* 165. By virtue of the Sacrament of Holy Orders, the relationship between the Priests and the Bishop, and relationship among the Priests themselves, are like the relationships among members of a family. The Priests are each endowed with different gifts and graces by God, but they can live and work in harmony, helping each other. They have become live witnesses to true Christian charity. The gatherings of Deaneries and the Chinese Priests Association provide for them good opportunities for sharing. Priests should therefore participate in these functions actively. The above-mentioned relationships between the Bishop and the Priests can be further enhanced by annual encounters which the Bishop has with the Priests individually.
166. Those Priests who live together in the same house, apart from sharing meals together, should try to have joint activities such as concelebration of the Mass, prayers, sharing, and recreation. All these activities will strengthen the bond of their fraternal communion.
167. Quite a number of spiritual movements and organisations have sprung up in the Church. Many of these have been given due recognition by the Vatican. Priests should keep an open mind towards them trying to understand them, and to give them appropriate attention.
* 168. Priests should listen attentively to the voices of the disadvantaged, maintaining an unswerving concern for this group. They should show appreciation and render appropriate support to those workers who provide direct services to the disadvantaged sector of the community.
* 169. Parish Priests should encourage their parishioners to participate in and to share the work and mission of the parish and the Church. Parish Priests should keep an open mind towards and welcome those parishioners who have pursued Theological Studies so that they may also participate in the work of evangelisation.
* 170. Some Diocesan Priests are so over-worked that they cannot allot adequate time for prayers, rest, or physical exercises to the detriment of their mental and physical health. A well-regulated pattern of life is therefore of utmost importance. It would be very useful to have Daily or Monthly Schedules drawn up to earmark appropriate time for prayers, work and rest. The rule requiring annual medical check-ups should be strictly observed.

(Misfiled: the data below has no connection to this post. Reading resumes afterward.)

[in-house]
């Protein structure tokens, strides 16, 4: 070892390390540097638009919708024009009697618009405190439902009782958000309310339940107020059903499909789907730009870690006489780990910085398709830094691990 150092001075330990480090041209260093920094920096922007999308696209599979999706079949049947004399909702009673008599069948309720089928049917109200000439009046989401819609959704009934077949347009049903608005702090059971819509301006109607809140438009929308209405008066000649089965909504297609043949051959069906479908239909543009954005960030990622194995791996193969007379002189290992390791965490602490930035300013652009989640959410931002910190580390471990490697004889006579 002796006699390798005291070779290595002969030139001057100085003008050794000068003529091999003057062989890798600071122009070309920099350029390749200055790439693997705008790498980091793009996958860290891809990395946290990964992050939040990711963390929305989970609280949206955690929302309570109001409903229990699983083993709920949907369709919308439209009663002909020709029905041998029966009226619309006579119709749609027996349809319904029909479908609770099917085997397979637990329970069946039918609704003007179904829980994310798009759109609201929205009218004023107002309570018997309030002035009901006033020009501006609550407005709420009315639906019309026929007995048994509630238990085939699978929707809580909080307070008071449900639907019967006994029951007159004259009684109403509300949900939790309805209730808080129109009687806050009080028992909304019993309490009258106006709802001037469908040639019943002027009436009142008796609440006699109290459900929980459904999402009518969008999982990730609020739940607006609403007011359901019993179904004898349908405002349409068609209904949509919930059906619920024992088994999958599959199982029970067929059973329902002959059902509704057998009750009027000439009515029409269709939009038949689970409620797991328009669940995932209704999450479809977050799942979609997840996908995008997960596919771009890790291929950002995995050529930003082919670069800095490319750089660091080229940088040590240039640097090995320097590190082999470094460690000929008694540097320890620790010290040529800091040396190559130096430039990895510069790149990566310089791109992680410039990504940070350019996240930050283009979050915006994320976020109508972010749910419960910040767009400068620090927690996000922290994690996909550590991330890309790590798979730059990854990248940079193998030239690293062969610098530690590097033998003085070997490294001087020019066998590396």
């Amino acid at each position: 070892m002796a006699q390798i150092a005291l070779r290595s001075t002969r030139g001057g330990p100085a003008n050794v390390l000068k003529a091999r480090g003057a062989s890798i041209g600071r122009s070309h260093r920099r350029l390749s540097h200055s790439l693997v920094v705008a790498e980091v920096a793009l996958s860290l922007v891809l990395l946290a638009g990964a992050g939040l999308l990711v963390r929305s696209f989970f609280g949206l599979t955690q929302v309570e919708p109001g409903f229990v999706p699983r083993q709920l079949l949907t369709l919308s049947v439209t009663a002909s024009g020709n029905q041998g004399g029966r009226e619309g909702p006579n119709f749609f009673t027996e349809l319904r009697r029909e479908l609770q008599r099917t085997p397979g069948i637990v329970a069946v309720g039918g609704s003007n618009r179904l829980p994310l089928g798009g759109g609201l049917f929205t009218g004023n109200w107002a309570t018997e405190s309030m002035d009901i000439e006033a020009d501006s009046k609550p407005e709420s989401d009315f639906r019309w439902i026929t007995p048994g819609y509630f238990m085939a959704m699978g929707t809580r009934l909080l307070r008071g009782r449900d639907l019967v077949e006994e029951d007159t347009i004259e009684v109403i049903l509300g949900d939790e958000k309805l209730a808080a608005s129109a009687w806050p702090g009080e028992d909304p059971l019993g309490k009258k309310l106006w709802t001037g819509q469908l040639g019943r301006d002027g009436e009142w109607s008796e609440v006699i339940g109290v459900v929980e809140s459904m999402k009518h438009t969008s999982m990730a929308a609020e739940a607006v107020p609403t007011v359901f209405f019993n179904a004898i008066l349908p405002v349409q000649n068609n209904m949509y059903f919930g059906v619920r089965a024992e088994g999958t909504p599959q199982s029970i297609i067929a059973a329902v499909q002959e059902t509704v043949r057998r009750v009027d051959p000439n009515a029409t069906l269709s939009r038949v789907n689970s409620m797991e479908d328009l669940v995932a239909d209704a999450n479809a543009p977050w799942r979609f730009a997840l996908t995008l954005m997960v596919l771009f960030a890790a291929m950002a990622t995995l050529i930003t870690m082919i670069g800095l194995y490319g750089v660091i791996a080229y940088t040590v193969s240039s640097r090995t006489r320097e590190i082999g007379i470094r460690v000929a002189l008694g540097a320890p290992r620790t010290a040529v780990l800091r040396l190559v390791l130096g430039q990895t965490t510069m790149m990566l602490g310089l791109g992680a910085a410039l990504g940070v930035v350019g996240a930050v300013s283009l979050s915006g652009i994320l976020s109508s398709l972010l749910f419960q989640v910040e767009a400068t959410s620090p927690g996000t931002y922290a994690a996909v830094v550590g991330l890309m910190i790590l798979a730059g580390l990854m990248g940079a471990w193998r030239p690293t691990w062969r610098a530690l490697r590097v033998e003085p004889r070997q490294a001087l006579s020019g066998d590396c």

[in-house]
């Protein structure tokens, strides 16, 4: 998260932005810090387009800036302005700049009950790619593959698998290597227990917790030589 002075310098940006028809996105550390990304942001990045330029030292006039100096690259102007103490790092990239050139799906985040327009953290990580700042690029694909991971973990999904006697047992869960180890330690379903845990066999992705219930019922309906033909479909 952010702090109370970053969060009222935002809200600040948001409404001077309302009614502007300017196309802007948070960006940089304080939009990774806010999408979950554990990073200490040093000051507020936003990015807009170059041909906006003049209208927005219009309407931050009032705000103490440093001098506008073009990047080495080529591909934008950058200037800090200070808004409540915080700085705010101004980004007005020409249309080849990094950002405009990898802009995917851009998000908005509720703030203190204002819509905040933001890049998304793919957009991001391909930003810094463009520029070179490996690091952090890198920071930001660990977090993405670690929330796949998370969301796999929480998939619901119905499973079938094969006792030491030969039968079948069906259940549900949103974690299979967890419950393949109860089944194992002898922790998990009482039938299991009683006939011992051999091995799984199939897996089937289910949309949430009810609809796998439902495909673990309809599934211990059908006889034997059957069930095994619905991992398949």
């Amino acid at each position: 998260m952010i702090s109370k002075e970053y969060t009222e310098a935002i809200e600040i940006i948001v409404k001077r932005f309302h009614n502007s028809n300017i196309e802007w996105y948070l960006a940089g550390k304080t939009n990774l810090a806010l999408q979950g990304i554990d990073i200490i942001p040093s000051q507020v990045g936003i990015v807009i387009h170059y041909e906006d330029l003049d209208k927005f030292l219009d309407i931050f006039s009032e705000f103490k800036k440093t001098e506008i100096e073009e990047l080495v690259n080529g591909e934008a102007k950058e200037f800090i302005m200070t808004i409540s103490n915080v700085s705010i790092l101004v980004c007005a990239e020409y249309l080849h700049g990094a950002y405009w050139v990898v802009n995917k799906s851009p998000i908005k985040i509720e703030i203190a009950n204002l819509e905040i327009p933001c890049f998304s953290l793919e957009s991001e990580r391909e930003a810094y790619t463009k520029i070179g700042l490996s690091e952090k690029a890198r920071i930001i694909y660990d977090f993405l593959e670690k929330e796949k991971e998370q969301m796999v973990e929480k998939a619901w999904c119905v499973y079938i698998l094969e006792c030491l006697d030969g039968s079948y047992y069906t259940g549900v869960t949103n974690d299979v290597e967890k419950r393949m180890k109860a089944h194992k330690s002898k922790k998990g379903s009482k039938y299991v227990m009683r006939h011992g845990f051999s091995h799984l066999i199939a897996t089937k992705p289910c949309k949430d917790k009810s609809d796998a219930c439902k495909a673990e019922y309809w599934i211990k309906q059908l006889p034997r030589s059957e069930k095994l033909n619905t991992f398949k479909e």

171. Every Priest should set aside a period of time every day for spiritual reading and meditation.
172. Every Priest should encourage at least one young person to enter the Seminary.
* 173. Within a period of two years, every parish should set up a “Vocations Promotion Groups” which will offer daily prayers for priestly vocations and actively encourage the young people to respond to priestly vocations.
174. Diocesan Priests should, within the first 25 years after their Ordination, make use of their quinquennial vacation leave to attend short training courses. The Diocese should also provide appropriate training courses for serving Priests to improve themselves.
175. Every Priest should make efforts to study ecclesial documents recently issued by the Pope and local bishops, and explain to the faithful contents of these documents.
176. A proper mechanism should be set up to provide Priests with appropriate pre-posting training before they are assigned to new jobs of a specialised nature (e.g., schools, hospitals, prisons).
177. The “Diocesan Committee for the On-going Formation of the Clergy” should provide Priests, on a regular basis, with reference materials on further studies so that Priests may thereby engage themselves in a process of lifelong formation.
NOTE: The 177 Conerete Proposals were passed by the Plenary Assembly of the Diocesan Synod on 25 October 2001. From these the Synodal members were asked to vote in two rounds on the priorities for the Diocese to implement in the coming 10 years. The first round was to choose 40 proposals from the 177. As serveral proposals obtained the same number of ballots the result was that there were 42 proposals having the highest numbers of votes. The second round was to choose 10 from these 42.
* The 42 proposals chosen in the first round.
** The 10 proposals chosen in the second round.
The Secretariat of the Diocesan Synod
30 December 2001